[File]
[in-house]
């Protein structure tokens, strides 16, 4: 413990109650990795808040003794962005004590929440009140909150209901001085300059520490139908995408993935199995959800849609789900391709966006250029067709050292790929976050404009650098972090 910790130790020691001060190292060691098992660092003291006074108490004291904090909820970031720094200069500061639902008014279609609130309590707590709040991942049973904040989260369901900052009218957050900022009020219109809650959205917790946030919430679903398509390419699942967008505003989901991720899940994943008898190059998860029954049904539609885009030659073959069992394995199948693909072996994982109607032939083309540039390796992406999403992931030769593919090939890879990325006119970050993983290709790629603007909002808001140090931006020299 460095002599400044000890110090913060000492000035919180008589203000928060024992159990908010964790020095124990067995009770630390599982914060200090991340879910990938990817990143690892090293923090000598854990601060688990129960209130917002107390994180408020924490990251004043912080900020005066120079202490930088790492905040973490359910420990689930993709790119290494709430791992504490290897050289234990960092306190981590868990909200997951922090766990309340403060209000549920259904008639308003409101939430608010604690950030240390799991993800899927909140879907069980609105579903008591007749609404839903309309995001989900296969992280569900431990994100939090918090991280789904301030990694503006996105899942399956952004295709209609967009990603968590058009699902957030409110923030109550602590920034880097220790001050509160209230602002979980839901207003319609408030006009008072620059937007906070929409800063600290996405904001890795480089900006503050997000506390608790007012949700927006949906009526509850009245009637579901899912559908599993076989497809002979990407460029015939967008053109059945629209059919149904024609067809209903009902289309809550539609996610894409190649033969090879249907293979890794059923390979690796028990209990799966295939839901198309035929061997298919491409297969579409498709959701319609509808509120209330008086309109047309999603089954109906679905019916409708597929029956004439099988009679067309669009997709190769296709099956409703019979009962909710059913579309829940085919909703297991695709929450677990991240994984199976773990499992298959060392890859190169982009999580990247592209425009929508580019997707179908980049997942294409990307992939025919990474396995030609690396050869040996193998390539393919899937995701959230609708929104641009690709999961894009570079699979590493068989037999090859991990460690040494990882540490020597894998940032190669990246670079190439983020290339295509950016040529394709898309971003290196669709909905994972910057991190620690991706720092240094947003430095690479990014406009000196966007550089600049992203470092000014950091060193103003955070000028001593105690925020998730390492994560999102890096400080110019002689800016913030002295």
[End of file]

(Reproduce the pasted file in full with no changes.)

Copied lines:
[in-house]
């Protein structure tokens, strides 16, 4: 413990109650990795808040003794962005004590929440009140909150209901001085300059520490139908995408993935199995959800849609789900391709966006250029067709050292790929976050404009650098972090 910790130790020691001060190292060691098992660092003291006074108490004291904090909820970031720094200069500061639902008014279609609130309590707590709040991942049973904040989260369901900052009218957050900022009020219109809650959205917790946030919430679903398509390419699942967008505003989901991720899940994943008898190059998860029954049904539609885009030659073959069992394995199948693909072996994982109607032939083309540039390796992406999403992931030769593919090939890879990325006119970050993983290709790629603007909002808001140090931006020299 460095002599400044000890110090913060000492000035919180008589203000928060024992159990908010964790020095124990067995009770630390599982914060200090991340879910990938990817990143690892090293923090000598854990601060688990129960209130917002107390994180408020924490990251004043912080900020005066120079202490930088790492905040973490359910420990689930993709790119290494709430791992504490290897050289234990960092306190981590868990909200997951922090766990309340403060209000549920259904008639308003409101939430608010604690950030240390799991993800899927909140879907069980609105579903008591007749609404839903309309995001989900296969992280569900431990994100939090918090991280789904301030990694503006996105899942399956952004295709209609967009990603968590058009699902957030409110923030109550602590920034880097220790001050509160209230602002979980839901207003319609408030006009008072620059937007906070929409800063600290996405904001890795480089900006503050997000506390608790007012949700927006949906009526509850009245009637579901899912559908599993076989497809002979990407460029015939967008053109059945629209059919149904024609067809209903009902289309809550539609996610894409190649033969090879249907293979890794059923390979690796028990209990799966295939839901198309035929061997298919491409297969579409498709959701319609509808509120209330008086309109047309999603089954109906679905019916409708597929029956004439099988009679067309669009997709190769296709099956409703019979009962909710059913579309829940085919909703297991695709929450677990991240994984199976773990499992298959060392890859190169982009999580990247592209425009929508580019997707179908980049997942294409990307992939025919990474396995030609690396050869040996193998390539393919899937995701959230609708929104641009690709999961894009570079699979590493068989037999090859991990460690040494990882540490020597894998940032190669990246670079190439983020290339295509950016040529394709898309971003290196669709909905994972910057991190620690991706720092240094947003430095690479990014406009000196966007550089600049992203470092000014950091060193103003955070000028001593105690925020998730390492994560999102890096400080110019002689800016913030002295």